Stephen doesn't believe the time because he is still sleepy. Barbara declares they will be beaten for not learning their lessons: when they say the 'maister hath no roddes', Babs threatens to bring him some. There ensues a mad scramble for clothing in which we learn the names of colours for 'hoses' or 'hosen'. No wonder they're running late – they seem to have misplaced any number of mystifying items of garb, such as 'pantables' and 'pompes', and they can't find the 'showing horne'. We really need the French here. A 'showing horne' is a chaus[s]e-pied. A quick Google search for a chausse-pied yields photos of a. . . shoehorn. That's a relief.

We may think we speak English, but only a few pages in, we begin to realise that we, too, are foreigners in this land of Englysshe.

Barbara: I forgat my self: holde, here is your shirt.

Without the French to aid us (je me suis oubliée), we might not understand that Barbara means these schoolboys and their clothes have made her forget where her head is. As Peter says, Barbara is 'a good wenche' for putting up with all of this.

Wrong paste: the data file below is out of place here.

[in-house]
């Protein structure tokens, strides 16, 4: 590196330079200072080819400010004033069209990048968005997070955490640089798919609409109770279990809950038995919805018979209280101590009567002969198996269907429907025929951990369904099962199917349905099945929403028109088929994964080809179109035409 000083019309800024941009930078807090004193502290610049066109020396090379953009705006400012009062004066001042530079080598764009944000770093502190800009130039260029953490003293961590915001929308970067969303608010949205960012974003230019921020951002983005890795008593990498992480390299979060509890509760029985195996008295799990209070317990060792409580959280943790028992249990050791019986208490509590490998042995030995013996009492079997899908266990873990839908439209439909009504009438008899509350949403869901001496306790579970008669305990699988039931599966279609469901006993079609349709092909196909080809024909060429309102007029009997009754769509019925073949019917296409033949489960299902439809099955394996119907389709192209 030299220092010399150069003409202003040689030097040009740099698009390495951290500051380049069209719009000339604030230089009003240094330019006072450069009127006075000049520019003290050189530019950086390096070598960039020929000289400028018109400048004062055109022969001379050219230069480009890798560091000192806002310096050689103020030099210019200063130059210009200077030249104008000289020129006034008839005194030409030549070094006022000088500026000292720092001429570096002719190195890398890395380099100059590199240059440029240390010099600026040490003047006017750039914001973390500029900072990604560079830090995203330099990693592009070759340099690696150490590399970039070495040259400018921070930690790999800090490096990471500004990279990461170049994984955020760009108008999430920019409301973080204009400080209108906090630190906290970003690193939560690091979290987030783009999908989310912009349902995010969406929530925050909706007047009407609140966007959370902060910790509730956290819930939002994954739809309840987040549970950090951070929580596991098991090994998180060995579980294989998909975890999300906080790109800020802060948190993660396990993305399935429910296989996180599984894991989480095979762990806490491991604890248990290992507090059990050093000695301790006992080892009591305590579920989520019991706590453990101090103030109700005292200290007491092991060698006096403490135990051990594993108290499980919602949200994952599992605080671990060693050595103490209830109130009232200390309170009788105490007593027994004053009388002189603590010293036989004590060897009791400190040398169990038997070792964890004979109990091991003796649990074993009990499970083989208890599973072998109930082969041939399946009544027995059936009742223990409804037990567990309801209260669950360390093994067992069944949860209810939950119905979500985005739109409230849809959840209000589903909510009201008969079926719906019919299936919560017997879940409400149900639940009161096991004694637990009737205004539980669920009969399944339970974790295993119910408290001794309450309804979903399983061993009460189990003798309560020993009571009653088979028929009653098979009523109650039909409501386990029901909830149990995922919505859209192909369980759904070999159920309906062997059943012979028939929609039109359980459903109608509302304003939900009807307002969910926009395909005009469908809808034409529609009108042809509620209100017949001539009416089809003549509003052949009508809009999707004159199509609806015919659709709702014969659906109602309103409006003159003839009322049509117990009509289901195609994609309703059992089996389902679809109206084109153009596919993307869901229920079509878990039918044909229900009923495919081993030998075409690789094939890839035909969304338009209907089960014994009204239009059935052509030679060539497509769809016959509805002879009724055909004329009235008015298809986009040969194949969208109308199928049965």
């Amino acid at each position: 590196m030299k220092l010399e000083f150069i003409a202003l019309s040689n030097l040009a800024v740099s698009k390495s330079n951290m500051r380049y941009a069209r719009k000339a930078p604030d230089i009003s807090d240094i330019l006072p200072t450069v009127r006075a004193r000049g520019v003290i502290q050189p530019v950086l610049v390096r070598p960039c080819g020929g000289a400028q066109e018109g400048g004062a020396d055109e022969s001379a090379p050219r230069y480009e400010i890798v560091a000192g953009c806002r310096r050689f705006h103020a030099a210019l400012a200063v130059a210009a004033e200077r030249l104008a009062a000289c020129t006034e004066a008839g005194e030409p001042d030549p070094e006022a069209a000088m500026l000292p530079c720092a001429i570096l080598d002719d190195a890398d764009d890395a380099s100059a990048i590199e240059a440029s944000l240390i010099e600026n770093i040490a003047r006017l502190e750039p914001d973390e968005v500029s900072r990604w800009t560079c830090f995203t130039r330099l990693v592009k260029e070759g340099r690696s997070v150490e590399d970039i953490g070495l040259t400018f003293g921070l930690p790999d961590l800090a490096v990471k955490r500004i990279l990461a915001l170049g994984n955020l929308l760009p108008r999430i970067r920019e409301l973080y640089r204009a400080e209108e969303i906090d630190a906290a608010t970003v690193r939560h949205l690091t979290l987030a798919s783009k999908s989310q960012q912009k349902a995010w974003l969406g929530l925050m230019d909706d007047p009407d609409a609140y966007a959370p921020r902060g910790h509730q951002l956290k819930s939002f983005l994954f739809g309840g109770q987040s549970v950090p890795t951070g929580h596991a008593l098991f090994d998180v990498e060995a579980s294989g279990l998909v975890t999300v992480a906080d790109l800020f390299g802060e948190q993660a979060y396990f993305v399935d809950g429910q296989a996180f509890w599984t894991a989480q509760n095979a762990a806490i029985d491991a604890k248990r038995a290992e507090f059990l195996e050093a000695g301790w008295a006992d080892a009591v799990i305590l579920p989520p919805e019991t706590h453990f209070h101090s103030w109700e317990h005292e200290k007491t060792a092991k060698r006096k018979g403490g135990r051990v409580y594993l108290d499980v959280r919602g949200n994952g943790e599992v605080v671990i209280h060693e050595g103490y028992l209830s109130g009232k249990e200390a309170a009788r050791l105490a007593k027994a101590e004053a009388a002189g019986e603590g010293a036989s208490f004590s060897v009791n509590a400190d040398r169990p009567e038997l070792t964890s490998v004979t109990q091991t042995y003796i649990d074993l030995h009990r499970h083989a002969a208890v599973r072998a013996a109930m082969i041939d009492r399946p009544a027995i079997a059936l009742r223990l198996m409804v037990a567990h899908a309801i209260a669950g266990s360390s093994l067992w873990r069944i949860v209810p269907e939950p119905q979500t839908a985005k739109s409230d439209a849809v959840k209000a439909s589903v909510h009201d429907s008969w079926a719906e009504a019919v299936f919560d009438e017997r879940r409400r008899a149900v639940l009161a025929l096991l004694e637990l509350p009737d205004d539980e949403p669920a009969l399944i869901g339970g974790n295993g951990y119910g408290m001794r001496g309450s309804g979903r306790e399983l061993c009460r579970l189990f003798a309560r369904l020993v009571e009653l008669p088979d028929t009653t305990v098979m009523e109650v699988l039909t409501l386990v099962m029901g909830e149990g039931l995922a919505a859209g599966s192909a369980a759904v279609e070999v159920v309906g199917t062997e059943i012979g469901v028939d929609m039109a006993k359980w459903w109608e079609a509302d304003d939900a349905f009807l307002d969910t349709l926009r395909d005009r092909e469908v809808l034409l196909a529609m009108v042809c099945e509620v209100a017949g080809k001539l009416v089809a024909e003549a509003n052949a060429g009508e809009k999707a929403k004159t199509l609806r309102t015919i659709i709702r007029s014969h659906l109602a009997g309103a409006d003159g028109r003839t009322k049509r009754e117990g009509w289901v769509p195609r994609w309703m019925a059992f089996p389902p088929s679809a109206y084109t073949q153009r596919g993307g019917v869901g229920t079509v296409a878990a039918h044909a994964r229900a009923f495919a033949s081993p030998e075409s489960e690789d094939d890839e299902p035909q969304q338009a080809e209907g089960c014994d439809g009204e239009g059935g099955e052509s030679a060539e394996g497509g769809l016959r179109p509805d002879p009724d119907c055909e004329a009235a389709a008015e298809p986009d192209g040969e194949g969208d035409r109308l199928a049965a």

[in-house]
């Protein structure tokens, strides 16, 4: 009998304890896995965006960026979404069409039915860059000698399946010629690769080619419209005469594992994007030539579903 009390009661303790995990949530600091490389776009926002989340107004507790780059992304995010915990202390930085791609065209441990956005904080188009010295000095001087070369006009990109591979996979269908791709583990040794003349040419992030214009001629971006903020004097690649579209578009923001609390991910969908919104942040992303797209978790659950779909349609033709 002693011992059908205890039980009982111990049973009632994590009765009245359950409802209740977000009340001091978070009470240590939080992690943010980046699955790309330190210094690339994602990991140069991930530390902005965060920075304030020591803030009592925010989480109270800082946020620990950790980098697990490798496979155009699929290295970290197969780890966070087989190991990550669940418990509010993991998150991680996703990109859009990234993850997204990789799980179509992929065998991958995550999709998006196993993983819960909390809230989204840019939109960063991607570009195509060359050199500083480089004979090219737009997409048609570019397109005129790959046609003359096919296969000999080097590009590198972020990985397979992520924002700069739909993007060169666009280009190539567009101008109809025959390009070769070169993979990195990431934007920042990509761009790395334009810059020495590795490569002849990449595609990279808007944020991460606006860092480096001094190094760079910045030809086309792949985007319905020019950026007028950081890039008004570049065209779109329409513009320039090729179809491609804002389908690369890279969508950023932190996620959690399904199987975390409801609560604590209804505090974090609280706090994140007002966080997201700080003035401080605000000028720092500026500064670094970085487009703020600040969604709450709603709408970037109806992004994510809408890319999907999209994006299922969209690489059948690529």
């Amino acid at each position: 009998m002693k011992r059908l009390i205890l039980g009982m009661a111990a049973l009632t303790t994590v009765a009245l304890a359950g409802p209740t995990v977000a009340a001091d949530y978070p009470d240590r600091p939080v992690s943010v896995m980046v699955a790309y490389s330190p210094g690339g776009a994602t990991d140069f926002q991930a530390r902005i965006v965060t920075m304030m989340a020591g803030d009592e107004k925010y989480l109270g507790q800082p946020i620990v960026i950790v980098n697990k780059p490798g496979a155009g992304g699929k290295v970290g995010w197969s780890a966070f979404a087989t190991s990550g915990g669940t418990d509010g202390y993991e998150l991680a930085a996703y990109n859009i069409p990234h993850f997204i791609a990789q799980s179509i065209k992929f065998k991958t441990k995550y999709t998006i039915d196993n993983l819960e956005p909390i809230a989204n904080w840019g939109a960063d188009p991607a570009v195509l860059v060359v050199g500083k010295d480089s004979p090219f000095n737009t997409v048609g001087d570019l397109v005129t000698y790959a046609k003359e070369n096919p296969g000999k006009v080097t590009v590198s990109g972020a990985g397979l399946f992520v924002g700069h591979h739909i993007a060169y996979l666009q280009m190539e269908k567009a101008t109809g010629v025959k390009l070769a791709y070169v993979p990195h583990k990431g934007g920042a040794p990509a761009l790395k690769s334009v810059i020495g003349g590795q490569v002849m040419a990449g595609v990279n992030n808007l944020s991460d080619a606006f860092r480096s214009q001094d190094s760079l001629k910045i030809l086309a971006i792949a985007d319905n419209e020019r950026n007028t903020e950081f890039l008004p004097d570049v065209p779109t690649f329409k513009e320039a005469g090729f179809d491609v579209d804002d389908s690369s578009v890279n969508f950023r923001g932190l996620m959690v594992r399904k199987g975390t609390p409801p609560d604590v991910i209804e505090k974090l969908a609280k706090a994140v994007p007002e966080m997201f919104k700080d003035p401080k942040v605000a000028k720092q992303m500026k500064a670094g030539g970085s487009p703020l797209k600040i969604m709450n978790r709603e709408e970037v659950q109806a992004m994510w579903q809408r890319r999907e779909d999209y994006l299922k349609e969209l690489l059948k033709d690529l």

We might expect them to go to school now. We would be wrong. First, they have to eat breakfast. But before that, they must pray. An argument ensues as to whose turn it is to lead the prayers, whereupon our clever instructional designer has shoehorned (showing-horned?) in the days of the week: 'Sonneday, Monneday, Twesday, Weddenesday, Thursday, Friday, and Sathurday.' Next, we get the Our Father, presumably because, as mentioned before, the students and their families were pious people. After breakfast, the boys go off to school, but not before obtaining their parents' solemn religious blessing and incidentally discovering that James has lost all his pens (and sold his penknife, the scamp). Whew. And you think it's hard to get kids to the bus stop nowadays.

A Shopping Trip (with Added Drunks)